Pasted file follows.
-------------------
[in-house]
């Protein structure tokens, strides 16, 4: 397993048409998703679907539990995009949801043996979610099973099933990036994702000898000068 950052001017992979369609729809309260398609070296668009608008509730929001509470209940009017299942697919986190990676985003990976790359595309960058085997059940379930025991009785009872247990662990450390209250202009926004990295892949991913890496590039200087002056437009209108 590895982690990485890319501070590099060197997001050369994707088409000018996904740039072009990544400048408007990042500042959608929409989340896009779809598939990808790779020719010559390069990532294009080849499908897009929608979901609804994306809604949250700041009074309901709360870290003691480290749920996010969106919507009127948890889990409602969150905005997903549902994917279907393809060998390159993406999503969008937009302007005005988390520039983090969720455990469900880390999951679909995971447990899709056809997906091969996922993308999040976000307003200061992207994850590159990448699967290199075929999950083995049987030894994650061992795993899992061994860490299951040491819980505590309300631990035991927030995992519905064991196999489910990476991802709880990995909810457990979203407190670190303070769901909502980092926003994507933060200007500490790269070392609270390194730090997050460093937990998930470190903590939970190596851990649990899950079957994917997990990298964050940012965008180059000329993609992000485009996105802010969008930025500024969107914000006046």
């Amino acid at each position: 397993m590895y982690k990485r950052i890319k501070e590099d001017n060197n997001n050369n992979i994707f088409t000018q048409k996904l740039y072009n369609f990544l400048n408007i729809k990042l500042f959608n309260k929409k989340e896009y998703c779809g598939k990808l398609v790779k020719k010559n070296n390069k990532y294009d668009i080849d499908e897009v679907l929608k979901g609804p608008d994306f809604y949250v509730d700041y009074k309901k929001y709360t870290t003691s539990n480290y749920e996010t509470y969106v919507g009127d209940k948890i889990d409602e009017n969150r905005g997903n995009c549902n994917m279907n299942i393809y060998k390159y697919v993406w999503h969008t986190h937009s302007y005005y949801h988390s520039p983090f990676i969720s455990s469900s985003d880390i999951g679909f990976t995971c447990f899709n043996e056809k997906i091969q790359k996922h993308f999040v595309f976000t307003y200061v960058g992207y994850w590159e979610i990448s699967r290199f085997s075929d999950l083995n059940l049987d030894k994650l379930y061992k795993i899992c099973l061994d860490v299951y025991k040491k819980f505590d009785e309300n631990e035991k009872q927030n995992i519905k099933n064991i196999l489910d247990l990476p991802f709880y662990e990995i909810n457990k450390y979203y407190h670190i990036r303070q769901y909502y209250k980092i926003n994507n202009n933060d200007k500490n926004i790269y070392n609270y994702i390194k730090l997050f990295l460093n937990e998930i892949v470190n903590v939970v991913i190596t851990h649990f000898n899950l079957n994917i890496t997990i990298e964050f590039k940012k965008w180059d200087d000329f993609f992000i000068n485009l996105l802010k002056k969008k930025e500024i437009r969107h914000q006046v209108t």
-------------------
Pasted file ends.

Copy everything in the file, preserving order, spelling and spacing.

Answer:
[in-house]
């Protein structure tokens, strides 16, 4: 397993048409998703679907539990995009949801043996979610099973099933990036994702000898000068 950052001017992979369609729809309260398609070296668009608008509730929001509470209940009017299942697919986190990676985003990976790359595309960058085997059940379930025991009785009872247990662990450390209250202009926004990295892949991913890496590039200087002056437009209108 590895982690990485890319501070590099060197997001050369994707088409000018996904740039072009990544400048408007990042500042959608929409989340896009779809598939990808790779020719010559390069990532294009080849499908897009929608979901609804994306809604949250700041009074309901709360870290003691480290749920996010969106919507009127948890889990409602969150905005997903549902994917279907393809060998390159993406999503969008937009302007005005988390520039983090969720455990469900880390999951679909995971447990899709056809997906091969996922993308999040976000307003200061992207994850590159990448699967290199075929999950083995049987030894994650061992795993899992061994860490299951040491819980505590309300631990035991927030995992519905064991196999489910990476991802709880990995909810457990979203407190670190303070769901909502980092926003994507933060200007500490790269070392609270390194730090997050460093937990998930470190903590939970190596851990649990899950079957994917997990990298964050940012965008180059000329993609992000485009996105802010969008930025500024969107914000006046």
């Amino acid at each position: 397993m590895y982690k990485r950052i890319k501070e590099d001017n060197n997001n050369n992979i994707f088409t000018q048409k996904l740039y072009n369609f990544l400048n408007i729809k990042l500042f959608n309260k929409k989340e896009y998703c779809g598939k990808l398609v790779k020719k010559n070296n390069k990532y294009d668009i080849d499908e897009v679907l929608k979901g609804p608008d994306f809604y949250v509730d700041y009074k309901k929001y709360t870290t003691s539990n480290y749920e996010t509470y969106v919507g009127d209940k948890i889990d409602e009017n969150r905005g997903n995009c549902n994917m279907n299942i393809y060998k390159y697919v993406w999503h969008t986190h937009s302007y005005y949801h988390s520039p983090f990676i969720s455990s469900s985003d880390i999951g679909f990976t995971c447990f899709n043996e056809k997906i091969q790359k996922h993308f999040v595309f976000t307003y200061v960058g992207y994850w590159e979610i990448s699967r290199f085997s075929d999950l083995n059940l049987d030894k994650l379930y061992k795993i899992c099973l061994d860490v299951y025991k040491k819980f505590d009785e309300n631990e035991k009872q927030n995992i519905k099933n064991i196999l489910d247990l990476p991802f709880y662990e990995i909810n457990k450390y979203y407190h670190i990036r303070q769901y909502y209250k980092i926003n994507n202009n933060d200007k500490n926004i790269y070392n609270y994702i390194k730090l997050f990295l460093n937990e998930i892949v470190n903590v939970v991913i190596t851990h649990f000898n899950l079957n994917i890496t997990i990298e964050f590039k940012k965008w180059d200087d000329f993609f992000i000068n485009l996105l802010k002056k969008k930025e500024i437009r969107h914000q006046v209108t």